Fifth Quarter: Chicken Littles

And by “chicken littles” we mean “chicken livers.” Wait, wait hear us out. This hors d’oeuvre is a great throwback snack and sure to please your guests (whether they know what they’re eating or not).

The fifth quarter, or butcher’s cut, is offal traditionally kept by the butcher for home cooking. Often inexpensive and always tasty, RVANews’s monthly column, Fifth Quarter, offers less-traveled recipes that are both good and offal.

The second installment of Fifth Quarter utilizes chicken livers, which can be purchased for $3 to $4 a pound.

The cocktail hour tradition of hors d’oeuvres, a word whose meaning loosely translates to “outside the main work,” is reappearing at Richmond restaurant bars, such as Six Burner and Acacia. Smart bar patrons want just a bite with their bourbon. In my grandmother’s time, little bites were Bridge fare, served alongside a Bloody Mary instead of lunch.

These tidbits were often requested by her card-playing guests, who were from an era when no one grimaced at the word “liver.” I loved these hors d’oeuvres as a kid, but, of course, had no idea what I was eating.

This is an adaptation of a recipe, torn from a 1982 edition of Cooking with Bon Appetit, which she kept taped inside her cupboard. It’s a quick and easy recipe and can be made for cocktail parties or when it’s your turn to cook. Have a cocktail or glass of semi-dry Riesling at the ready and practice the lost art of conversation over comfort food while tossing a salad or putting the finishing touches on dinner.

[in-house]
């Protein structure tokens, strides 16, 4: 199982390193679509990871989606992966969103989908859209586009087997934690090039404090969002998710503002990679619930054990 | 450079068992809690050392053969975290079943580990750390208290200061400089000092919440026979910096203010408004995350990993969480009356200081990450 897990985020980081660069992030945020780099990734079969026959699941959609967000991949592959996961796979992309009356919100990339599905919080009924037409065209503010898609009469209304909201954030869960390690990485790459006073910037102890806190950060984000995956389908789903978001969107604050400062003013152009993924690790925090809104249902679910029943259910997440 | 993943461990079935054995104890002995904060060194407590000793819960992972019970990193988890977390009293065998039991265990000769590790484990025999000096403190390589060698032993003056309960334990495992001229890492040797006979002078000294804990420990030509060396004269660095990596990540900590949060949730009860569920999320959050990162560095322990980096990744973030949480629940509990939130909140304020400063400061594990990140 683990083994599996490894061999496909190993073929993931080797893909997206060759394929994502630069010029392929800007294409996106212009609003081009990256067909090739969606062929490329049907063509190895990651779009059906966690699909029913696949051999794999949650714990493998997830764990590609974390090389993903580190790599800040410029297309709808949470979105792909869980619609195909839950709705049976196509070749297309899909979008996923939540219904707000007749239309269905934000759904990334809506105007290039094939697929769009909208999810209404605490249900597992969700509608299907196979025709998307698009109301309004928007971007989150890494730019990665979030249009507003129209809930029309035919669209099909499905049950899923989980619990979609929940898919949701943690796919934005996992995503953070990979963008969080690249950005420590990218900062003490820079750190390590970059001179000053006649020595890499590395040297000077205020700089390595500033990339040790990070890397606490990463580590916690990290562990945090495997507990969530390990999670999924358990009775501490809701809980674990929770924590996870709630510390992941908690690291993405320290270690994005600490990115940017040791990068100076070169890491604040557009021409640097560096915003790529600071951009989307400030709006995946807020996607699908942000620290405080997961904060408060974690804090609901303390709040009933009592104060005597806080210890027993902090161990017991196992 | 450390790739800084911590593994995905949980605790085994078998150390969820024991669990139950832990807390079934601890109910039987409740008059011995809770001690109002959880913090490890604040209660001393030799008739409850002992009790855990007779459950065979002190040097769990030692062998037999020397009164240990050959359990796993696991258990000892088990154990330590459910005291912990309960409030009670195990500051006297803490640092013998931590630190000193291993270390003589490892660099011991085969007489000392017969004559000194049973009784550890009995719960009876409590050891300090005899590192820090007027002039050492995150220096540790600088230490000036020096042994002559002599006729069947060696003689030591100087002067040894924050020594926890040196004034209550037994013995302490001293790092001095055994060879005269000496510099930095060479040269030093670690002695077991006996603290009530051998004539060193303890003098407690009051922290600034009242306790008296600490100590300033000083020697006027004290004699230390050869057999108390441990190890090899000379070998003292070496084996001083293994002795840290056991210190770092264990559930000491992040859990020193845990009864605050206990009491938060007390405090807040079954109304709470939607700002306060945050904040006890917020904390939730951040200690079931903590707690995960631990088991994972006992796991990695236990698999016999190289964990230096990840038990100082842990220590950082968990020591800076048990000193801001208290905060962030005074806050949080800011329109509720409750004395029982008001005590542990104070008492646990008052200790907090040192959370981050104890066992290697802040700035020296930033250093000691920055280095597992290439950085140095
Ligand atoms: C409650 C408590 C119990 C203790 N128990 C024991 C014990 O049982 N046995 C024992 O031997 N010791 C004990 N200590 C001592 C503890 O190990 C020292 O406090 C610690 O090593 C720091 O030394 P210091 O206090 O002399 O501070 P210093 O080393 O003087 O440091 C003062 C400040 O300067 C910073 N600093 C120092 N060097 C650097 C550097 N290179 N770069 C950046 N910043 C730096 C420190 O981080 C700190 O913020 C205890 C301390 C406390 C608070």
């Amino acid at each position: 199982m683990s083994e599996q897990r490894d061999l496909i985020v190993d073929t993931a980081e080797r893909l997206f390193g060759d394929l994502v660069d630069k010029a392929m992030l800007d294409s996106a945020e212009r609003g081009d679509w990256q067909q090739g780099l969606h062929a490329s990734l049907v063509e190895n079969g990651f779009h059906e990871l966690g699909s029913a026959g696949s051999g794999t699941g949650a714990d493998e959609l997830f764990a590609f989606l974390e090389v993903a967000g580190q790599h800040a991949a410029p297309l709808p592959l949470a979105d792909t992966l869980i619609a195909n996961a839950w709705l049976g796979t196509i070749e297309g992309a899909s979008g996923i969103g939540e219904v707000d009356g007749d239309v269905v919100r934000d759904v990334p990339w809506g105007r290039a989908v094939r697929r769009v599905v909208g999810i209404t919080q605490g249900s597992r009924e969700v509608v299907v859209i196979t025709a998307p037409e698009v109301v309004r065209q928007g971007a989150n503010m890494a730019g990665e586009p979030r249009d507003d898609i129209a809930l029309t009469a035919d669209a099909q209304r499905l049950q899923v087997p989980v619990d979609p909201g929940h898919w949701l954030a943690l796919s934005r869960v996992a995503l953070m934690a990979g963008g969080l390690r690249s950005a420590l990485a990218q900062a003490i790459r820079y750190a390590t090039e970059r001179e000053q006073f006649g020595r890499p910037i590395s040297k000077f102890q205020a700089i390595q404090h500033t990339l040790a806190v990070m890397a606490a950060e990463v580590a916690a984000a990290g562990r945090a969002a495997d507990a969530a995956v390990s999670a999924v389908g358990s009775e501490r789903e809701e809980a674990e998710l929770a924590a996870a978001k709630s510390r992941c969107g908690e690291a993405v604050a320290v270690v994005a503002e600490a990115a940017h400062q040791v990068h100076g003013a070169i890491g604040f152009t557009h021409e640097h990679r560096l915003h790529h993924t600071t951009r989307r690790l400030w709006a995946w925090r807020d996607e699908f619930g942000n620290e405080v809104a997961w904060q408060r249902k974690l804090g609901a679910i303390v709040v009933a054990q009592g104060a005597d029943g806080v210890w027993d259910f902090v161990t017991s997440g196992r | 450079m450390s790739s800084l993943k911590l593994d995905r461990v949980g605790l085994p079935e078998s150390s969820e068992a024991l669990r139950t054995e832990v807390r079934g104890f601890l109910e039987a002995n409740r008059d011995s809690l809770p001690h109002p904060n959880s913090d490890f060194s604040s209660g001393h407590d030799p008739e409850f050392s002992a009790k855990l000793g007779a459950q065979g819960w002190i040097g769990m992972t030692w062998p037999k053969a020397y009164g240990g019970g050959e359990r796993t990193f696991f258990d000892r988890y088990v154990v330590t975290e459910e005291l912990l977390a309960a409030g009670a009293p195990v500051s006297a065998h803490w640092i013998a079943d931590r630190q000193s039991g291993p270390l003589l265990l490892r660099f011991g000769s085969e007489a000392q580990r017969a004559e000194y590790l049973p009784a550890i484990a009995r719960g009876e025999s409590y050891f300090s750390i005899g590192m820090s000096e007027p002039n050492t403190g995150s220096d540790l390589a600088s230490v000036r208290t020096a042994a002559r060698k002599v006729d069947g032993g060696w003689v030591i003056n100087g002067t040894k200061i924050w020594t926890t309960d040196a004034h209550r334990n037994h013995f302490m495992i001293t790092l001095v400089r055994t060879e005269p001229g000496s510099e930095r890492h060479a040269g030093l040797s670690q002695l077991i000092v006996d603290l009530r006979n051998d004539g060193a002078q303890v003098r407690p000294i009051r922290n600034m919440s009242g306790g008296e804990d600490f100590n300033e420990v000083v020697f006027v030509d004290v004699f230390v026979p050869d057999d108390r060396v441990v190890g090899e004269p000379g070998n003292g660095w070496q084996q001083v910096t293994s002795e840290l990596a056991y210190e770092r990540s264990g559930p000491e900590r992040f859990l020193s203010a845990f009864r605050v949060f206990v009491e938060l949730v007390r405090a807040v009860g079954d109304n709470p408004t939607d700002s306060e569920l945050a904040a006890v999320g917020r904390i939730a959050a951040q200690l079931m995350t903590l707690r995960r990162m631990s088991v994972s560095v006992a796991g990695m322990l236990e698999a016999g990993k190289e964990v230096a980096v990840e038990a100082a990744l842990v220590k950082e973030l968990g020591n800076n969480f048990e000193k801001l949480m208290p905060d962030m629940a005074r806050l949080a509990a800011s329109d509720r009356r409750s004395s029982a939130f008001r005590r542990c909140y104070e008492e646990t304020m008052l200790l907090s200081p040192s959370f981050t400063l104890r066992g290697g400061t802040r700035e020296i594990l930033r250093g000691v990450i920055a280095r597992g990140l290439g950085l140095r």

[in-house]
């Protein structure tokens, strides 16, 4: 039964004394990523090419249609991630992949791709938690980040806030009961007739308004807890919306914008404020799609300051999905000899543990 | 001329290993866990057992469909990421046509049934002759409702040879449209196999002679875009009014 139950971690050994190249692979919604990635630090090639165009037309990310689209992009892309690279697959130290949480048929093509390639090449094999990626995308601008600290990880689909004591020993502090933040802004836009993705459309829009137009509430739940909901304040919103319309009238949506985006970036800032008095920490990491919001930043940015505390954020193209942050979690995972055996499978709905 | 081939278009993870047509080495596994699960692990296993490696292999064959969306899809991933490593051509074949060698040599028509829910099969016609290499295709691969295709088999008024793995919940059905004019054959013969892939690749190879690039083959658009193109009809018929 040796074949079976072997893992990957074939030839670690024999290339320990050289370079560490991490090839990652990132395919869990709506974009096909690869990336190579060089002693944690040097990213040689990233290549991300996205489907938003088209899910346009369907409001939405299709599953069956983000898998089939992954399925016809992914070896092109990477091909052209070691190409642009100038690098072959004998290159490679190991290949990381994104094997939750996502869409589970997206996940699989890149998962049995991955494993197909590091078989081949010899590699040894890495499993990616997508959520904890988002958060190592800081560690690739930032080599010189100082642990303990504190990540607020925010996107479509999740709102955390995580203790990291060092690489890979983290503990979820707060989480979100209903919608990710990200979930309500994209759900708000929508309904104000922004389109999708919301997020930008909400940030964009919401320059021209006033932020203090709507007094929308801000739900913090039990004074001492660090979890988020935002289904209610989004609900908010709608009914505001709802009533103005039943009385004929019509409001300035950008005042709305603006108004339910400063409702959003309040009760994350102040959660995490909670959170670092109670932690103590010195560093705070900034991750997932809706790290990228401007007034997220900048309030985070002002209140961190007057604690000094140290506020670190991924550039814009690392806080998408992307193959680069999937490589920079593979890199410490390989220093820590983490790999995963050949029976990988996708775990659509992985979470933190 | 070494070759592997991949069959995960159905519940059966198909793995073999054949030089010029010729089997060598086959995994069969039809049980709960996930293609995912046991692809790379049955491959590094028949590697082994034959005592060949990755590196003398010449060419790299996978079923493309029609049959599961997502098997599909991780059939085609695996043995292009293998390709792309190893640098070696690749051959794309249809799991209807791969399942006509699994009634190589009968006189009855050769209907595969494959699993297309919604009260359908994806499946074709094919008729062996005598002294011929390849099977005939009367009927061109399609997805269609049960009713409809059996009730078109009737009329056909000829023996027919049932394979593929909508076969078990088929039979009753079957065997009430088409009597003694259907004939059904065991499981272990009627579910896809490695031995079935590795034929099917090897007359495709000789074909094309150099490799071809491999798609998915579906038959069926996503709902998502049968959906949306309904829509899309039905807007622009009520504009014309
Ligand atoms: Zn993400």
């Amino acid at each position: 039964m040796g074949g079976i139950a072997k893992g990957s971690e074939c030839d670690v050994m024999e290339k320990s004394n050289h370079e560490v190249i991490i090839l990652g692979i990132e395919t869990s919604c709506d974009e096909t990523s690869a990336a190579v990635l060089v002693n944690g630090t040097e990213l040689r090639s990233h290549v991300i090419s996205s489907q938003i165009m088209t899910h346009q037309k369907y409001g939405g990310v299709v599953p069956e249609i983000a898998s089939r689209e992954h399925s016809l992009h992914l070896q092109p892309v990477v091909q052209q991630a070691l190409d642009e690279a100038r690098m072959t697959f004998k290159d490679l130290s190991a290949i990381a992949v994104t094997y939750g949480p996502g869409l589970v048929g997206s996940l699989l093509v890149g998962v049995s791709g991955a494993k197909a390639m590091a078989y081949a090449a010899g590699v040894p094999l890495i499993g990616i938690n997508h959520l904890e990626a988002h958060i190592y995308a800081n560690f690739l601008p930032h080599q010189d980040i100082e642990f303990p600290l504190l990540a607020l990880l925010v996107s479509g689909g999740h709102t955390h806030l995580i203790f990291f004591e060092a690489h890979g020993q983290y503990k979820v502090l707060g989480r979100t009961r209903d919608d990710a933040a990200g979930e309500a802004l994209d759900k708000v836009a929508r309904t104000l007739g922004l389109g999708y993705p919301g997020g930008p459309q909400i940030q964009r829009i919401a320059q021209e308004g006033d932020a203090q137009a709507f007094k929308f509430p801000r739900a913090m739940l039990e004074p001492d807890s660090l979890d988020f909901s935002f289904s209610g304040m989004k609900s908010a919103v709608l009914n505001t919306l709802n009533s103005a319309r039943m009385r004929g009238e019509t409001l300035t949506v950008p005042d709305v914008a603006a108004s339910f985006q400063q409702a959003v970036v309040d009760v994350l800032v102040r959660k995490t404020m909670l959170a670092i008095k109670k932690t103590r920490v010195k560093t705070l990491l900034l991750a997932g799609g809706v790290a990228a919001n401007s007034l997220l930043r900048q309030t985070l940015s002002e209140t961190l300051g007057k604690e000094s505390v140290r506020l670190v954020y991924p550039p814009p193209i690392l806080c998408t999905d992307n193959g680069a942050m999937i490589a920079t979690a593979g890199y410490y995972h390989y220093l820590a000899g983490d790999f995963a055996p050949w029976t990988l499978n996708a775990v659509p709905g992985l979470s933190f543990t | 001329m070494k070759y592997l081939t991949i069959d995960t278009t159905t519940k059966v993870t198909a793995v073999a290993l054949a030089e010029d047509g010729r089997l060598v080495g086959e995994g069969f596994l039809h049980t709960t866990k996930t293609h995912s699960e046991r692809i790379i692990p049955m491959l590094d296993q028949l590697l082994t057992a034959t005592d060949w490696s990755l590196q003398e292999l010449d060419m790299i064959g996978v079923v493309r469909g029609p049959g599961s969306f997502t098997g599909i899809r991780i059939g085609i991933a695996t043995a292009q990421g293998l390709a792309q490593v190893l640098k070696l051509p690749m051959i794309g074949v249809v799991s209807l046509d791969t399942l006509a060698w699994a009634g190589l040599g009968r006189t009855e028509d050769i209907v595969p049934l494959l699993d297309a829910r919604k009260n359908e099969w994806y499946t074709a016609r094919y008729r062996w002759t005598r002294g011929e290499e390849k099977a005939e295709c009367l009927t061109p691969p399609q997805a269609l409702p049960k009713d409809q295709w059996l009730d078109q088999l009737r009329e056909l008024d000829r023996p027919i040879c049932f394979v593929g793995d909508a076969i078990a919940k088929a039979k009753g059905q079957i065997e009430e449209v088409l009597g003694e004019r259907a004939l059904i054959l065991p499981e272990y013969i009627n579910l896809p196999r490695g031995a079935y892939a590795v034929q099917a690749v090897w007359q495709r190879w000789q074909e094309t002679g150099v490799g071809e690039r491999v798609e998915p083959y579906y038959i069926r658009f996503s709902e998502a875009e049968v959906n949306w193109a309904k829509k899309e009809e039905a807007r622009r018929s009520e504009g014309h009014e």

If serving children (or squeamish eaters) I suggest you just call these bites “Chicken Littles” as my grandmother did.


  • 1/2 stick unsalted butter
  • 1lb. chicken livers, trimmed of visible green or black spots, coarsely chopped
  • Large bunch flat leaf parsley, chopped fine
  • 9 fresh sage leaves, chopped
  • 1/2 c. capers, rinsed, drained and chopped fine
  • 4 anchovy fillets, fork-mashed
  • 3 Tbs. red wine vinegar
  • Large loaf of bread, toasted and cut into small slices
  • Dozen quail eggs, hard boiled, peeled and cut- in- half (optionally added at “fancy” occasions — my grandmother used hard-boiled chicken eggs, yolks only, in her version)


Melt butter over medium heat in large saucepan. Add chicken livers, herbs and capers. Cook until livers lose their rosy pink color. Add vinegar and anchovies and cook another minute. Spread on the toast rounds and top with half a quail egg.

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Genevelyn Steele

Genevelyn Steele mixed her first drink, a “Pink Squirrel”, at age six. Dubbed a natural, she was quickly enlisted to bartend at her parents’ soirees.

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